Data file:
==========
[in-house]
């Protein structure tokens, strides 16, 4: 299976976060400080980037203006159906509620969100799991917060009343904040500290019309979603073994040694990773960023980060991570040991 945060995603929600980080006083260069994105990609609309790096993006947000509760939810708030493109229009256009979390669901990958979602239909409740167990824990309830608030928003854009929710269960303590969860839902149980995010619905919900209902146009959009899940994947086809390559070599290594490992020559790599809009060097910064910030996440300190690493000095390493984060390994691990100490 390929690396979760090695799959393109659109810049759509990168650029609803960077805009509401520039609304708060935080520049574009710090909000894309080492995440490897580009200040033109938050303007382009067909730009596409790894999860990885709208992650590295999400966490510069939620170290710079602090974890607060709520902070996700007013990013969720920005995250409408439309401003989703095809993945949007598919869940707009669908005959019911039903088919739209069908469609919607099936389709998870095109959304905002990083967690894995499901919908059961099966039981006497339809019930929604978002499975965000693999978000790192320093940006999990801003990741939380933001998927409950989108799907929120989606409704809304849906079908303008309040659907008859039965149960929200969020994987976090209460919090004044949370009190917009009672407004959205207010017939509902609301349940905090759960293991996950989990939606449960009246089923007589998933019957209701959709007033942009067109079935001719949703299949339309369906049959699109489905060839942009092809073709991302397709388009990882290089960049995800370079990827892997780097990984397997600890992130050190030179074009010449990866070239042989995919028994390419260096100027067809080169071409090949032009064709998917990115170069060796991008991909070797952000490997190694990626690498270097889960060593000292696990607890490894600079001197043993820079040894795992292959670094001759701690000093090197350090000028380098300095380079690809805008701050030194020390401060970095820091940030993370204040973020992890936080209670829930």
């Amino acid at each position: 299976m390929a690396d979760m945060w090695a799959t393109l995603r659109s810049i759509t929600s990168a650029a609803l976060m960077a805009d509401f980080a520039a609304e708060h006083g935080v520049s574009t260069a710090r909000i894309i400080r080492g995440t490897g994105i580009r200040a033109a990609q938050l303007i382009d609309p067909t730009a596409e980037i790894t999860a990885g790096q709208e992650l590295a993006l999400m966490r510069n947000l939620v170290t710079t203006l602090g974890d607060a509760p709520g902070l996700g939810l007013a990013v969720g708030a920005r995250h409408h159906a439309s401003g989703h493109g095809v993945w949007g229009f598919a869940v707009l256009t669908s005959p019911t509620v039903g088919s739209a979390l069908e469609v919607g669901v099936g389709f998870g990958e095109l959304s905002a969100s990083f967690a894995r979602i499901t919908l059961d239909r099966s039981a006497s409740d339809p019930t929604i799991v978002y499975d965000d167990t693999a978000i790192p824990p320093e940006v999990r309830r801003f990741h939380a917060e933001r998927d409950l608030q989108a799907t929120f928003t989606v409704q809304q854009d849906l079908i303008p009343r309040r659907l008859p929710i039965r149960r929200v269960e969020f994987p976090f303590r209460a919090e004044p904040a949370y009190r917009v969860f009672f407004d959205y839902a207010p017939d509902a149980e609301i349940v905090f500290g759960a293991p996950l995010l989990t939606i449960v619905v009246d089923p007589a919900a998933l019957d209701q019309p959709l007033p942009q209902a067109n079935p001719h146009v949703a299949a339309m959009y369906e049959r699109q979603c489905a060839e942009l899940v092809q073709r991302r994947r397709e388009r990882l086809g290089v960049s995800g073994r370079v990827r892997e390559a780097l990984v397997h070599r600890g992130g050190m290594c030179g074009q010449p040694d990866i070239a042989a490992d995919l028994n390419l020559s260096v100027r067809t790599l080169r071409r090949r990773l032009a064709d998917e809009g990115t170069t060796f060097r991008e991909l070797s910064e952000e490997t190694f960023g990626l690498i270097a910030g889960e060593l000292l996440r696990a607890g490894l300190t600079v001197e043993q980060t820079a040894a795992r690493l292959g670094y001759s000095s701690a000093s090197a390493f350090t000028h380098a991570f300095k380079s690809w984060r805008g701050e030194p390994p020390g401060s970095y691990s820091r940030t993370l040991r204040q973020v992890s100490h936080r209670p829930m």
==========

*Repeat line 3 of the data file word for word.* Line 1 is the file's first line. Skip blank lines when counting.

């Amino acid at each position: 299976m390929a690396d979760m945060w090695a799959t393109l995603r659109s810049i759509t929600s990168a650029a609803l976060m960077a805009d509401f980080a520039a609304e708060h006083g935080v520049s574009t260069a710090r909000i894309i400080r080492g995440t490897g994105i580009r200040a033109a990609q938050l303007i382009d609309p067909t730009a596409e980037i790894t999860a990885g790096q709208e992650l590295a993006l999400m966490r510069n947000l939620v170290t710079t203006l602090g974890d607060a509760p709520g902070l996700g939810l007013a990013v969720g708030a920005r995250h409408h159906a439309s401003g989703h493109g095809v993945w949007g229009f598919a869940v707009l256009t669908s005959p019911t509620v039903g088919s739209a979390l069908e469609v919607g669901v099936g389709f998870g990958e095109l959304s905002a969100s990083f967690a894995r979602i499901t919908l059961d239909r099966s039981a006497s409740d339809p019930t929604i799991v978002y499975d965000d167990t693999a978000i790192p824990p320093e940006v999990r309830r801003f990741h939380a917060e933001r998927d409950l608030q989108a799907t929120f928003t989606v409704q809304q854009d849906l079908i303008p009343r309040r659907l008859p929710i039965r149960r929200v269960e969020f994987p976090f303590r209460a919090e004044p904040a949370y009190r917009v969860f009672f407004d959205y839902a207010p017939d509902a149980e609301i349940v905090f500290g759960a293991p996950l995010l989990t939606i449960v619905v009246d089923p007589a919900a998933l019957d209701q019309p959709l007033p942009q209902a067109n079935p001719h146009v949703a299949a339309m959009y369906e049959r699109q979603c489905a060839e942009l899940v092809q073709r991302r994947r397709e388009r990882l086809g290089v960049s995800g073994r370079v990827r892997e390559a780097l990984v397997h070599r600890g992130g050190m290594c030179g074009q010449p040694d990866i070239a042989a490992d995919l028994n390419l020559s260096v100027r067809t790599l080169r071409r090949r990773l032009a064709d998917e809009g990115t170069t060796f060097r991008e991909l070797s910064e952000e490997t190694f960023g990626l690498i270097a910030g889960e060593l000292l996440r696990a607890g490894l300190t600079v001197e043993q980060t820079a040894a795992r690493l292959g670094y001759s000095s701690a000093s090197a390493f350090t000028h380098a991570f300095k380079s690809w984060r805008g701050e030194p390994p020390g401060s970095y691990s820091r940030t993370l040991r204040q973020v992890s100490h936080r209670p829930m």